I am proud to have a multi-faceted, never boring portfolio career. This means that on a given day, I might be reporting a story for a traditional news outlet or a book project in the morning, advising a non-profit organization on their social media strategy or coaching a professor on writing an op-ed in the afternoon, and giving a keynote speech at a university at night.
As I shift in and out of these different roles, it’s imperative that I remain mindful of my own integrity and the ethical expectations of the various fields within which I am lucky enough to work. As such, I never write news or features stories about an organization that I have received funding from or offer probono consulting services to, whether informally or through a formal board. If I do mention an organization that I’ve had some financial or advisory relationship with out of necessity, I disclose the nature of the relationship within the context of the article. Likewise, whenever possible, I avoid reporting or writing on entities which also fund my journalistic work. If I am compelled to write about an organization which receives funding from the same entity which has also funded my work in order to represent reality accurately or honor the larger truth of the story, I disclose the simultaneity. I am in constant dialogue with my mentors, advisers, collaborators, and editorial contacts about these issues.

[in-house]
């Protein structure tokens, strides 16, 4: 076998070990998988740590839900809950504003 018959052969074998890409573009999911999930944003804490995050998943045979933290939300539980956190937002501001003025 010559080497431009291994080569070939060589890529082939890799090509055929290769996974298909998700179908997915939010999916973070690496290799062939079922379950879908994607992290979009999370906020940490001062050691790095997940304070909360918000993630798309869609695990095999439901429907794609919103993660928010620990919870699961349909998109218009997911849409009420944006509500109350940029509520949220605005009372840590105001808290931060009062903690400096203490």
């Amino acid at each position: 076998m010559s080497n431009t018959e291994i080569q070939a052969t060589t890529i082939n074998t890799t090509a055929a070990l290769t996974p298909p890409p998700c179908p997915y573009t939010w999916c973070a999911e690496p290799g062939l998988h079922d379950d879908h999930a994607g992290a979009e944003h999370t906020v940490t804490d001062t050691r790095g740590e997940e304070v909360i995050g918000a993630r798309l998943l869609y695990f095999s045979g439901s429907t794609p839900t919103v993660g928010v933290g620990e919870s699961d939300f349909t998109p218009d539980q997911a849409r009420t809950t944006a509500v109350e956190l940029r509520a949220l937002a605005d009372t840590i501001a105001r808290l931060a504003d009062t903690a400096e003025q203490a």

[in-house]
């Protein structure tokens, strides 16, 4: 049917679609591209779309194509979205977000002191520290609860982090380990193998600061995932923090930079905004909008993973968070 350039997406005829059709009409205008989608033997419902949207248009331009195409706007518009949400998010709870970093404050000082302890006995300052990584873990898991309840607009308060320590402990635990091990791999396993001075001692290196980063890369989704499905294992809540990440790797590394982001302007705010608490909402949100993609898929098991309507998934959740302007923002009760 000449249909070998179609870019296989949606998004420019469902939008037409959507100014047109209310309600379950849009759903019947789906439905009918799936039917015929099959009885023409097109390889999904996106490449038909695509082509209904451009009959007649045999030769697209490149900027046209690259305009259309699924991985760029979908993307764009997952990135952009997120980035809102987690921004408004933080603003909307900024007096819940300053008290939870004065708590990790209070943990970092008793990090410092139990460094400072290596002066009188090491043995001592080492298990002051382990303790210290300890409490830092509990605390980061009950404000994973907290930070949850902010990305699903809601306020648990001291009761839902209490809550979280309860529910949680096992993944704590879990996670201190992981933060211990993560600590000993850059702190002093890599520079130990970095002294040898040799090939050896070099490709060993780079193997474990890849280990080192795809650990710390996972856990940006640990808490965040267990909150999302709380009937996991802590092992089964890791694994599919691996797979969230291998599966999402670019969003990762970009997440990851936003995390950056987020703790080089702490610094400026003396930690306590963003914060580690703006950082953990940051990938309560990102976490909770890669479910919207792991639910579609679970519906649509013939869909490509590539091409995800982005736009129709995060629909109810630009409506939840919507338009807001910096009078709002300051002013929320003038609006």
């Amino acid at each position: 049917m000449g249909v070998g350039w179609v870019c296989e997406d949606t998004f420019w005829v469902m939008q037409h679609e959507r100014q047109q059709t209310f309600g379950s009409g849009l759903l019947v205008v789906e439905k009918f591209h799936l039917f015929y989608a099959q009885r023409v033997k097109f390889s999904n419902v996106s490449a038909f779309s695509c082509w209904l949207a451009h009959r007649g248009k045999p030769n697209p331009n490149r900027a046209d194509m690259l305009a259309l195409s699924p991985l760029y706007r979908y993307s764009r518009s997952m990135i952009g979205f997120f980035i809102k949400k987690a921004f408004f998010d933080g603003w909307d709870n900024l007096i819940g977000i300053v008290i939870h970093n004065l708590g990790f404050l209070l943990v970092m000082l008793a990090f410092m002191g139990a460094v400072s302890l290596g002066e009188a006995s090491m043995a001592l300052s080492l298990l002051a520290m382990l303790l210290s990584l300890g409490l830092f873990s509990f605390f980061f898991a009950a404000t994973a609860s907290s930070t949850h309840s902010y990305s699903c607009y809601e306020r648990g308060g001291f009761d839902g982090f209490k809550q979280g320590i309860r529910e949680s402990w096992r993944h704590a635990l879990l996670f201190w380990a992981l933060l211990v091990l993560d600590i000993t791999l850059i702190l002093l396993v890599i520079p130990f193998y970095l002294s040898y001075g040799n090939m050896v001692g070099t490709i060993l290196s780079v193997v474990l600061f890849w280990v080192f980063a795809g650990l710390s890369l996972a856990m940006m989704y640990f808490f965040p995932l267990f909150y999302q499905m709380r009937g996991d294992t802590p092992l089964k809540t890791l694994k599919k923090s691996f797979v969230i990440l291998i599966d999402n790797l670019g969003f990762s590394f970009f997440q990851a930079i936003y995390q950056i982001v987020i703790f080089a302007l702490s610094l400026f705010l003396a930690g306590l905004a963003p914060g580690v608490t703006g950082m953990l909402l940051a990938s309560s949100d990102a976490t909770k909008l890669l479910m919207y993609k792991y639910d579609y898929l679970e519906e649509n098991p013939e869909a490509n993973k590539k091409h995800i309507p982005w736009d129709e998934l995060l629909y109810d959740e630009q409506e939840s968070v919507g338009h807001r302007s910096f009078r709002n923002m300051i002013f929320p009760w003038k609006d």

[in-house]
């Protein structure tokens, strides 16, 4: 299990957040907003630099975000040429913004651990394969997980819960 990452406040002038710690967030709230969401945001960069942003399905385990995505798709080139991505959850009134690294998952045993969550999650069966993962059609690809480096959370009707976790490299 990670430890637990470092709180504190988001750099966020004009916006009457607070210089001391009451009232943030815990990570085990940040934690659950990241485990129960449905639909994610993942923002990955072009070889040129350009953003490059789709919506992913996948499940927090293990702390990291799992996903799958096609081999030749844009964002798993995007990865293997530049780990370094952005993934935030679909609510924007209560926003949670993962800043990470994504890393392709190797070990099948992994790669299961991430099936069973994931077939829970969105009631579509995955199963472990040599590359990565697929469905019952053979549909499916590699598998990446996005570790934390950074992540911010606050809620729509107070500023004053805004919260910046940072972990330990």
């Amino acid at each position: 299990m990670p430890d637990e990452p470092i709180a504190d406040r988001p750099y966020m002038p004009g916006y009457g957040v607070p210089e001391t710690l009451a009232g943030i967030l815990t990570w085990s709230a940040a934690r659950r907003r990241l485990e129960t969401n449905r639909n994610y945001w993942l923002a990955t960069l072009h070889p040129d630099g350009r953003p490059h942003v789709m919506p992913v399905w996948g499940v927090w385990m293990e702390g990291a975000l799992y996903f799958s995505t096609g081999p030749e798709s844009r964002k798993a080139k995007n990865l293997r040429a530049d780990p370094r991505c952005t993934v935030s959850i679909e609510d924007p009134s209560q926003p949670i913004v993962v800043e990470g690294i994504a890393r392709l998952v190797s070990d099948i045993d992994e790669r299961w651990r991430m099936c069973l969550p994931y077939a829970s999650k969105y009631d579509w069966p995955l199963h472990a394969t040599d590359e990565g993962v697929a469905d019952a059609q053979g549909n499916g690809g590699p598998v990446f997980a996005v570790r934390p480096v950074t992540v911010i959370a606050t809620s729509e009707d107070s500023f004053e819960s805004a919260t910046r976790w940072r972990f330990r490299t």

Of note: I believe that as portfolio careers like mine become more and more common (nearly half of the workforce will be made up of temps, freelancers, contractors and the like–by 2020), it becomes increasingly important to approach professional ethics in a complex, transparent way. I try to model this through my work and am always eager to learn from others who are doing the same. Please contact me with suggestions or examples of how you are thinking about ethics within a portfolio career.